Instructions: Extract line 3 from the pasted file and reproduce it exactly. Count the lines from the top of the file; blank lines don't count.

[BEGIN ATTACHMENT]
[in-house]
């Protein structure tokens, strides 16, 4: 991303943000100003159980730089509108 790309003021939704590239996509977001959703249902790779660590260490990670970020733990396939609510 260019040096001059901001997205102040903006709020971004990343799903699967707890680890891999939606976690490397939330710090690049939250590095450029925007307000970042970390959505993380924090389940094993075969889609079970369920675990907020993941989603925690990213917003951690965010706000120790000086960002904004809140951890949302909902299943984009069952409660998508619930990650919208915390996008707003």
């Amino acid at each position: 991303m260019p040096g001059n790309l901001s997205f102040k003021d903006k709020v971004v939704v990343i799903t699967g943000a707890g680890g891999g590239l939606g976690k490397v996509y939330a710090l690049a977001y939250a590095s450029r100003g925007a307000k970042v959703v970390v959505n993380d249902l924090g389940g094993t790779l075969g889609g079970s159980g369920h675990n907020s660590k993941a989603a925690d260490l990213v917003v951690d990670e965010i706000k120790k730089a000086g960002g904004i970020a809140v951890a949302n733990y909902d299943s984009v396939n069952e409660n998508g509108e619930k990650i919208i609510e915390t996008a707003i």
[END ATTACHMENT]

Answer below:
């Amino acid at each position: 991303m260019p040096g001059n790309l901001s997205f102040k003021d903006k709020v971004v939704v990343i799903t699967g943000a707890g680890g891999g590239l939606g976690k490397v996509y939330a710090l690049a977001y939250a590095s450029r100003g925007a307000k970042v959703v970390v959505n993380d249902l924090g389940g094993t790779l075969g889609g079970s159980g369920h675990n907020s660590k993941a989603a925690d260490l990213v917003v951690d990670e965010i706000k120790k730089a000086g960002g904004i970020a809140v951890a949302n733990y909902d299943s984009v396939n069952e409660n998508g509108e619930k990650i919208i609510e915390t996008a707003i």